In an interview for the 2009 PBS documentary “William Kunstler: Disturbing the Universe,” Rev. Daniel Berrigan, S.J., was asked, “Do you think we can change the world?”
He replied, “Well, I think we can live as though we are changed, you know, and that’s a start.”
Berrigan lived his life by that sentiment, becoming famous for his intense activism and wartime protests. The Jesuit priest, teacher, writer and professor died April 30, age 94, at the Jesuit infirmary at Fordham University in the Bronx.
He grew up near Syracuse, New York, entering the Jesuit seminary after high school. In 1968, he and his brother, Father Philip Berrigan, joined seven others in taking files from a draft board office in Catonsville, Maryland, and burning them in the parking lot with homemade napalm. He and the other Vietnam War protestors, who became known as the Catonsville Nine, were found guilty in federal court and sentenced to prison, but Berrigan managed to hide from the FBI for four months before serving his time.
That act was Berrigan’s most famous, but was by no means his only such protest. He broke into a General Electric plant — again with his brother — and hammered on the nuclear weapons. He continued to speak against war and violence throughout his life, in his later years turning attention to conflicts in Afghanistan and Iraq, among other issues.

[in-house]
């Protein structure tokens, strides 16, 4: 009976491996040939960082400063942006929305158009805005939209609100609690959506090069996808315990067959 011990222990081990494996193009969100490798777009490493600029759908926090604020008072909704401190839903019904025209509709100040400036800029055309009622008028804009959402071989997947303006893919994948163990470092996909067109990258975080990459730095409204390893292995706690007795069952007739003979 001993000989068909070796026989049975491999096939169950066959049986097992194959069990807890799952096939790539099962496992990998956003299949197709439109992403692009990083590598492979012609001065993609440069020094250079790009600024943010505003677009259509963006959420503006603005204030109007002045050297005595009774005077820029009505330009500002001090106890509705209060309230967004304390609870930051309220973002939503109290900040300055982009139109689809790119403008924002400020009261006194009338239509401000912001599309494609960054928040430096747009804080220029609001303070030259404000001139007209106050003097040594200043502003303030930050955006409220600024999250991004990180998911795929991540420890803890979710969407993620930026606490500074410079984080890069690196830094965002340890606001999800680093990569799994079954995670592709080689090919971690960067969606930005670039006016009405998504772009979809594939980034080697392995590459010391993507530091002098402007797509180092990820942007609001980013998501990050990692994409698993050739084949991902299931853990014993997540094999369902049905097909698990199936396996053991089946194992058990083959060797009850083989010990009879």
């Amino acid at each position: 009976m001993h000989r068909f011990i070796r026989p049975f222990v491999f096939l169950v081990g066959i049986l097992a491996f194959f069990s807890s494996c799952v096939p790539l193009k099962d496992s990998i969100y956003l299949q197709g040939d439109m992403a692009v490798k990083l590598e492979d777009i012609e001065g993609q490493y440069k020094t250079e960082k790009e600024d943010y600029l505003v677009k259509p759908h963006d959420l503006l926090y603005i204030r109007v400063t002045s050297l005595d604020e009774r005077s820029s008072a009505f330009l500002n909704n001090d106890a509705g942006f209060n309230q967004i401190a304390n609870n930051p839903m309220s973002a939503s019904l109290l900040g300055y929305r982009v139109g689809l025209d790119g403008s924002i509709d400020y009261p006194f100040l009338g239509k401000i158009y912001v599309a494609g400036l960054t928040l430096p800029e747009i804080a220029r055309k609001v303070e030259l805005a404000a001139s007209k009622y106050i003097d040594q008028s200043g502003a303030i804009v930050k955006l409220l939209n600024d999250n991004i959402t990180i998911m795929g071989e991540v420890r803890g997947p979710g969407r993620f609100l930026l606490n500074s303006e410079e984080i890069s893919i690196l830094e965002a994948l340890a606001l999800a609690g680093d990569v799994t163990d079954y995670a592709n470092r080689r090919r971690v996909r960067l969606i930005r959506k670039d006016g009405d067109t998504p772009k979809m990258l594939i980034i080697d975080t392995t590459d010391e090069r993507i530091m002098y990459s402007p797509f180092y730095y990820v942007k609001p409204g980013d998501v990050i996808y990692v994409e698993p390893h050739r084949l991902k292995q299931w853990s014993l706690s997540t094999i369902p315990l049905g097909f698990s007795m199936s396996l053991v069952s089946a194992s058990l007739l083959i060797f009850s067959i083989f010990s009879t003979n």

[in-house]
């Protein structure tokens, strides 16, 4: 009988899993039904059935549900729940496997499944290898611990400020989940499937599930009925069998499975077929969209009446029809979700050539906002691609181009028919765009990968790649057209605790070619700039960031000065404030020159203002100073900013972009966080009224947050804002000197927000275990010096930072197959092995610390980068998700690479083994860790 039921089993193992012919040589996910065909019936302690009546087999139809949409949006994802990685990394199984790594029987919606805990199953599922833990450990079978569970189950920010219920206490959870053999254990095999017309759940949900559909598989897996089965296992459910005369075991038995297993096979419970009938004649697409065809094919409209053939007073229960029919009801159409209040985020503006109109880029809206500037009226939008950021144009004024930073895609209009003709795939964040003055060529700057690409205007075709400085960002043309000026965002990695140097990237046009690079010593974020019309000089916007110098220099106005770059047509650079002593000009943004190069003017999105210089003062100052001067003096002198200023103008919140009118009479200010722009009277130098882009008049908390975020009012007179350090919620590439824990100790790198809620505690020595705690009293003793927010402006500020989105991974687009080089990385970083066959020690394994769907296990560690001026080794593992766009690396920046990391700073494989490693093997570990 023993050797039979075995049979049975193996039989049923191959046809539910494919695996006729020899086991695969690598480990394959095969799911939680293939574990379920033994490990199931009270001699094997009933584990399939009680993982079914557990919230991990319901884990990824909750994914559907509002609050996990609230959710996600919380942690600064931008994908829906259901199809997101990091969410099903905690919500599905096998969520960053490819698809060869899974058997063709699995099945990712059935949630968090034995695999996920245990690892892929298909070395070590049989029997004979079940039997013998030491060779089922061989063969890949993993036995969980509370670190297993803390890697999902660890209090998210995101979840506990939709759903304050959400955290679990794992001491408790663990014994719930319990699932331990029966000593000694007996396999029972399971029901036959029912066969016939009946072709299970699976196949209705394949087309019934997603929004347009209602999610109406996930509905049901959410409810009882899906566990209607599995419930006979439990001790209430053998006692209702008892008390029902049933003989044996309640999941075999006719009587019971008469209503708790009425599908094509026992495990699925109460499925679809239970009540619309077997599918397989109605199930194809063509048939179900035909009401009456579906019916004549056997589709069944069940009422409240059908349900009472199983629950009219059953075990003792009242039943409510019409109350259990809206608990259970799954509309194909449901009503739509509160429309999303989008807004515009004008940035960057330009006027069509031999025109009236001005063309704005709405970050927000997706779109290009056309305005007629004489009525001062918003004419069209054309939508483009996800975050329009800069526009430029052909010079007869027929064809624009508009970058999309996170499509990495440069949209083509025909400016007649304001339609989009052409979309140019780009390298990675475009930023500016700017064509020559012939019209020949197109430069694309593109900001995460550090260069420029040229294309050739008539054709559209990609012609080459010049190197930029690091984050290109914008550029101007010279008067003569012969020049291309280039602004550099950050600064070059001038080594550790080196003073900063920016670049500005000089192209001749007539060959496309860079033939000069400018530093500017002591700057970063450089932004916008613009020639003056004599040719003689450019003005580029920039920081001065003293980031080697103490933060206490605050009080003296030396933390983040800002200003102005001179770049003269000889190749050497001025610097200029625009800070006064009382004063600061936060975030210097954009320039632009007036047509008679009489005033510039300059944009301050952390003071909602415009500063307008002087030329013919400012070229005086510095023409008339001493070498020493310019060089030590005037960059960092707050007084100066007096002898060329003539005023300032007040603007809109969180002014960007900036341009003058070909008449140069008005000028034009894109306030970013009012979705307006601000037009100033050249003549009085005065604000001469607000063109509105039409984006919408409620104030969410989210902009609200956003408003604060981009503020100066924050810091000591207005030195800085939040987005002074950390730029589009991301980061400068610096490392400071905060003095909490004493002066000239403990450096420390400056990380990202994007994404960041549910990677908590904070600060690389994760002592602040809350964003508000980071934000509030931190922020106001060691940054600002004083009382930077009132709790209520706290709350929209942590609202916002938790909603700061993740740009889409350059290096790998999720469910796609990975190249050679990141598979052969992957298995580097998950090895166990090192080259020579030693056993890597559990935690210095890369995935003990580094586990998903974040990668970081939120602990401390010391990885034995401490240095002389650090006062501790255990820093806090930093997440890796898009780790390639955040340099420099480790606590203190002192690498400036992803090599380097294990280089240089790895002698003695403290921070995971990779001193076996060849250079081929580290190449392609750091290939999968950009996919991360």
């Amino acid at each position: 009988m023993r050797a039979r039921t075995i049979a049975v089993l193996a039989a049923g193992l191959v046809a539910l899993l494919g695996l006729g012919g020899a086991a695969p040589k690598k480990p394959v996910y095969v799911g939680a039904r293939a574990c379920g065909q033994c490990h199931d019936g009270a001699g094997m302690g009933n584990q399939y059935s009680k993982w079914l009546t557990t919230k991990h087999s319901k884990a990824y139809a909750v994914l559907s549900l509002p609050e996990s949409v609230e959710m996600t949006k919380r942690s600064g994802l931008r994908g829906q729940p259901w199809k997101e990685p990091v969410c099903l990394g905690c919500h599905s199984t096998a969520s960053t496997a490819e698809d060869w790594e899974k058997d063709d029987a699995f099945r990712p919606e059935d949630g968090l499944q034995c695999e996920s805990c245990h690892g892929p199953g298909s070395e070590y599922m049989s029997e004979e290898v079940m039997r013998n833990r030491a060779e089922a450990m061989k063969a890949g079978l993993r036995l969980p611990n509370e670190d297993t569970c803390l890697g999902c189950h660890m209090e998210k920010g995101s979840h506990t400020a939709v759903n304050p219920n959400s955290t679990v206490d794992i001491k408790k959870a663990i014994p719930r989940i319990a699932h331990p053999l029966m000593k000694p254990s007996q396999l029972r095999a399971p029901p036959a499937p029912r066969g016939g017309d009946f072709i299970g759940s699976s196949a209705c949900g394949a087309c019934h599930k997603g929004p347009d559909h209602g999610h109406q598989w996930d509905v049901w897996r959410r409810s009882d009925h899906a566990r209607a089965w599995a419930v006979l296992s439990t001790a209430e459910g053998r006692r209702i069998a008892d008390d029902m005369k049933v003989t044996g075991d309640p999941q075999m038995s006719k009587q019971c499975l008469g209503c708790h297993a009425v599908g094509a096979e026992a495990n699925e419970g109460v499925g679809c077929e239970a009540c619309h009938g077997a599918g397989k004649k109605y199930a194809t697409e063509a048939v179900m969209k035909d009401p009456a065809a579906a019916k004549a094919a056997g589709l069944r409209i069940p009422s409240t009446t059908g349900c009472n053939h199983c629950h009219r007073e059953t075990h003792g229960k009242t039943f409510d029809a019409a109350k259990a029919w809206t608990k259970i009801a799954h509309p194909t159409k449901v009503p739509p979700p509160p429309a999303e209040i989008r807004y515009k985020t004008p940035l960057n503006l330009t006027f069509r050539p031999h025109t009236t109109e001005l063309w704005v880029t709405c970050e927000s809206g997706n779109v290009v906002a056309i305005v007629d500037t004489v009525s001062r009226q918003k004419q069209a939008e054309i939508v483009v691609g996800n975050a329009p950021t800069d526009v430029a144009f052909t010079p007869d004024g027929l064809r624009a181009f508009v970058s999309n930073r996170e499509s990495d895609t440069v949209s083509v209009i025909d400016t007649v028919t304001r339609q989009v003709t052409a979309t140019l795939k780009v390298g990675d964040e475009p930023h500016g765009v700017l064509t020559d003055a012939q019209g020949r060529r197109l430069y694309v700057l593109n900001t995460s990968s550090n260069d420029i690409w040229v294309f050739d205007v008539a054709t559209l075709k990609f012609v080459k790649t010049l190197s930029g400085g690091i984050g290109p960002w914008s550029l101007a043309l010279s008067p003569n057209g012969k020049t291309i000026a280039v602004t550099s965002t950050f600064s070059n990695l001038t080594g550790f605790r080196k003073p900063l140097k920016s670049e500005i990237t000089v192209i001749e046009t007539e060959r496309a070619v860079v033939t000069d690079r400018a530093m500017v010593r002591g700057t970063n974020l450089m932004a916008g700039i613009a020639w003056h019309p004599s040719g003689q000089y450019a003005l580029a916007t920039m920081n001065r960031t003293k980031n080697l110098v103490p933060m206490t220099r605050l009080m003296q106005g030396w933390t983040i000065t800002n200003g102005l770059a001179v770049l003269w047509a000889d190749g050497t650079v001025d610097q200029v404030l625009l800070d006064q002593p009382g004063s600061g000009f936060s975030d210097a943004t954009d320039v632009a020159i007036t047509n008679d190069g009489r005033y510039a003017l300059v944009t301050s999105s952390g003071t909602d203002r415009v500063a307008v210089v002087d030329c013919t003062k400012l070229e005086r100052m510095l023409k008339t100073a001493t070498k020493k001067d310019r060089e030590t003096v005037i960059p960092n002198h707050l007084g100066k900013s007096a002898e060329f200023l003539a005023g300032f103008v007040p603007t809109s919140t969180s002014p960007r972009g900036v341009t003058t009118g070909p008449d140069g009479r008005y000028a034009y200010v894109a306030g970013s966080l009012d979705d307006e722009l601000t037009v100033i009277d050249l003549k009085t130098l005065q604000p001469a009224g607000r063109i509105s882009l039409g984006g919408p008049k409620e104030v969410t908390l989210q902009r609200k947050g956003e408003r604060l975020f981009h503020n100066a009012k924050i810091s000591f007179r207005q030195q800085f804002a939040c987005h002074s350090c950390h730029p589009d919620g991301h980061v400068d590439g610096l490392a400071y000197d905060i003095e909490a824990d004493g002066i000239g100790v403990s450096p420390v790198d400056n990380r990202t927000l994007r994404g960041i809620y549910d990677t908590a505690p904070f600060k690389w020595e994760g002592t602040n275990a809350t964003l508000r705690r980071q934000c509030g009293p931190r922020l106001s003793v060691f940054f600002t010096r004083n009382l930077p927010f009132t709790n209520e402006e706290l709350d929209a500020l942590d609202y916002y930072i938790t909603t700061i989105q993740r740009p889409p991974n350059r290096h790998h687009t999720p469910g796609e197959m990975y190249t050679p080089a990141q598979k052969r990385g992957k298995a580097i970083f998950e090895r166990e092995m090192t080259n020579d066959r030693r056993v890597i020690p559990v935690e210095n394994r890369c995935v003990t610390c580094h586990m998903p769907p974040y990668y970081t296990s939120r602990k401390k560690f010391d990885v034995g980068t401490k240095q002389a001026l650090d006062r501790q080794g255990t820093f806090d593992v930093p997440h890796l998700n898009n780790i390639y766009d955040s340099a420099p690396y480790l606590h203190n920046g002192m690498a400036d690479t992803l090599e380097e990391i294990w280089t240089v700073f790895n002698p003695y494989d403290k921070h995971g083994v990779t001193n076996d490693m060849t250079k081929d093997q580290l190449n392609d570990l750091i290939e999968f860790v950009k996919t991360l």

Berrigan also made use of the written word, publishing more than fifty books as well as numerous poems.
His name will forever be connected to Dorothy Day and Thomas Merton, two famous faces of Catholic spirituality and social justice who were mentioned in Pope Francis’s speech in Washington, D.C., last year. Berrigan’s relationships with both greatly influenced his active stance in the anti-war movement.
In the PBS interview, reflecting on all his years as a protestor, Berrigan said that he did not see much progress in peace movements. But he was not discouraged.
“The value of the work is vindicating your own humanity and that of your friends, and living as though the truth were true. There’s a mood that can set in easily that would say, because I can’t do a big thing, I’m gonna do nothing. But, I mean, I love the Buddhist teaching that the good is to be done because it is good, not because it goes somewhere. I think that’s powerful, and I think, too, that if it’s done for the right reason, it will go somewhere.”